January 31, 2005

THIRD WAY--THE CAPITALIST FATALISM OF THE LIBERAL, THE SOCIAL SAFETY NET FATALISM OF THE CONSERVATISM:

Credit where it's due? Blair's balance sheet: In the first of a three-part serialisation of their new book, Polly Toynbee and David Walker assess whether Labour has delivered on its second-term promises. Today they examine the economy and social justice (Polly Toynbee and David Walker, January 31, 2005, The Guardian)

Gordon Brown's Treasury dominated the domestic agenda of the second Blair term, as it had from 1997 to 2001. Credit for the buoyant state of the economy was claimed, with justification, by New Labour's chancellor. Brown's supporters liked to claim progressive measures and the pursuit of social justice were down to Gordon, while Blair did Middle England, ensuring the electoral coalition Labour had built for 1997 prospered.

The division of labour was in fact nothing like as simple. Brown had become a capitalist-fatalist. He believed that if the markets paid staff less than they could live on, if they showered not-especially competent executives with gold and silver, then a government's only duty was to compensate the losers, not to meddle with the sanctity of markets.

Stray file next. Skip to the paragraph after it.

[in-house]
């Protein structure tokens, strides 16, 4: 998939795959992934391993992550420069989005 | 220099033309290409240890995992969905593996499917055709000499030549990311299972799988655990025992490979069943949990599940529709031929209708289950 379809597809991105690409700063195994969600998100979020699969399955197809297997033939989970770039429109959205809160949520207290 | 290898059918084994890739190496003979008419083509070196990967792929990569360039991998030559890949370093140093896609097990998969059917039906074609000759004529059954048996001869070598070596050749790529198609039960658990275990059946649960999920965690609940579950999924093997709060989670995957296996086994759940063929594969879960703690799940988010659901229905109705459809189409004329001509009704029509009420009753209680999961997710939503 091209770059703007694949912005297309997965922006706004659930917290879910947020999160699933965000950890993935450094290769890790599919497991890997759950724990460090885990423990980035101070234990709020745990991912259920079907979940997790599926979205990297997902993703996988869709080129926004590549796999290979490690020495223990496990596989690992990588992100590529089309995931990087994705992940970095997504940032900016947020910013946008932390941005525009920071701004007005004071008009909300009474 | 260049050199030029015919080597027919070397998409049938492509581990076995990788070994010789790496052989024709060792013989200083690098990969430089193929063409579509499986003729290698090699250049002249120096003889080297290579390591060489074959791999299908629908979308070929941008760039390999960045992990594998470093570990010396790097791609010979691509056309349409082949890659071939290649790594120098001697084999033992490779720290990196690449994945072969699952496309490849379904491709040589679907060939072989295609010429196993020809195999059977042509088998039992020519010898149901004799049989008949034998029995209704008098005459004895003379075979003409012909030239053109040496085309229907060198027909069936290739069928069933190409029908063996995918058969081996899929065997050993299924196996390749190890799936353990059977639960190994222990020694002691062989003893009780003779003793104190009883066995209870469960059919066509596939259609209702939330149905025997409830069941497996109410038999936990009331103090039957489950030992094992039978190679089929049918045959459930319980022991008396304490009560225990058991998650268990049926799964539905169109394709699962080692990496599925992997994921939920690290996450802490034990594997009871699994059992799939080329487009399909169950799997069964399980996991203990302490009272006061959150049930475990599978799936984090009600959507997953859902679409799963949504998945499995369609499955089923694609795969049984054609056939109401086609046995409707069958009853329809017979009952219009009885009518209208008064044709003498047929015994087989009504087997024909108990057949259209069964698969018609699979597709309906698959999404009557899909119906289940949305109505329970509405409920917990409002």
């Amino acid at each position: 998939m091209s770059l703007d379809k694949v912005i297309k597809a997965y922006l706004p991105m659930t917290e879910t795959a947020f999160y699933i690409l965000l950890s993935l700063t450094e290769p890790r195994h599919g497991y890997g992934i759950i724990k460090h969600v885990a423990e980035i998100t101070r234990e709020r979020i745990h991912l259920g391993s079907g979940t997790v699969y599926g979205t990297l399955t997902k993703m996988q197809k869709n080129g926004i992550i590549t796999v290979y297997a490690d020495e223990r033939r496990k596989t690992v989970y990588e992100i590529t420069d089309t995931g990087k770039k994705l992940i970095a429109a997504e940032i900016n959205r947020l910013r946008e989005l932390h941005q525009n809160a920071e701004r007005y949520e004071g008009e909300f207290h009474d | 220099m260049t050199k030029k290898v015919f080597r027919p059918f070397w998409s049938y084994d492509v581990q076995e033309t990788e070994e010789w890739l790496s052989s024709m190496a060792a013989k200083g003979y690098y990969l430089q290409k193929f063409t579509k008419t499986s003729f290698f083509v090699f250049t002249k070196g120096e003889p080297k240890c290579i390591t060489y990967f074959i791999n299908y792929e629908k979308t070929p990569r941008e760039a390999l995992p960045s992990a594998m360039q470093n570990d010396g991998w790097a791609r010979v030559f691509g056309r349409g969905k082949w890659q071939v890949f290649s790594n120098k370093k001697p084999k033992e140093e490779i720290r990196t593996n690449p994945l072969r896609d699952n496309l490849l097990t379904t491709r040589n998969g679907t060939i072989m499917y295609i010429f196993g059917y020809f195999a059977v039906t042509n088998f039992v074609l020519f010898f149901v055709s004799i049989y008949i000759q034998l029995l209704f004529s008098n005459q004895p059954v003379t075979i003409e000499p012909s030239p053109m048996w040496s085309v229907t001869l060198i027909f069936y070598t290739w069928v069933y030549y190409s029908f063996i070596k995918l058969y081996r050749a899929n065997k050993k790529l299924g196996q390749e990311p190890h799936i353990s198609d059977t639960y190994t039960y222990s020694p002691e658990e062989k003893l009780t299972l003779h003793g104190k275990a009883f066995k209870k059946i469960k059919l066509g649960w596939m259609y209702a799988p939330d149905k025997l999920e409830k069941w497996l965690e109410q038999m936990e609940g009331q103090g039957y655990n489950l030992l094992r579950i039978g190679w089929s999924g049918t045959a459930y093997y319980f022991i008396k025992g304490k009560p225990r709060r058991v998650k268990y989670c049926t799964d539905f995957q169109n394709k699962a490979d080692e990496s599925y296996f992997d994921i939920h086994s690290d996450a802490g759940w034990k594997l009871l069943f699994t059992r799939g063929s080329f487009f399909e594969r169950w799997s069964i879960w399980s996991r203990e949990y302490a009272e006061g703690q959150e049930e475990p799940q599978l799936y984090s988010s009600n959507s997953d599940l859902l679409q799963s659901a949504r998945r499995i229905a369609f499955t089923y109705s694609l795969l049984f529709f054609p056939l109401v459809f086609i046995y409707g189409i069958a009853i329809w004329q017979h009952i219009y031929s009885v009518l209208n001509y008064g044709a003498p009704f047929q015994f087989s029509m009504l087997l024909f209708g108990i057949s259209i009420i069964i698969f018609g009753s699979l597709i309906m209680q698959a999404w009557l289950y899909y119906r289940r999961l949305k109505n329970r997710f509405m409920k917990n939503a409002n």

But the Brown camp did provide for the market losers. From the thickets of tax and- benefit details emerged a chancellor intent on making poor people better off, as well as the rest of us. New Labour's second term was a growth era. In the 1990s, the UK economy had grown by 1.7% a year; in Labour's new century, it was 2.7%. Whatever else Blair's Britain did, it worked. From 2001 to 2005, some 1.5m jobs were created; a million or so disappeared. The net result was near-full employment, even in the most deprived parts of the UK, with unemployment at a historic low.

Brown's objective was simple: to create conditions of stability within which private business could flourish. However, British business could not be trusted to invest, innovate, re-skill or play fair. Under Labour, the government was not going to retreat from inspecting or worrying about markets; but then, neither had it really retreated under Thatcher. Brown's problem was that he had no model for intervention. He had a vision of what the economy could look like, which is why he was happy opening pharmaceutical labs. But what else?


There's not much else: govern like Thatcher, talk like FDR.

Posted by Orrin Judd at January 31, 2005 9:06 AM
Comments

However, British business could not be trusted to invest, innovate, re-skill or play fair.--

Ahhh, those pesky subjects always wanting more.

Posted by: Sandy P at January 31, 2005 10:08 AM
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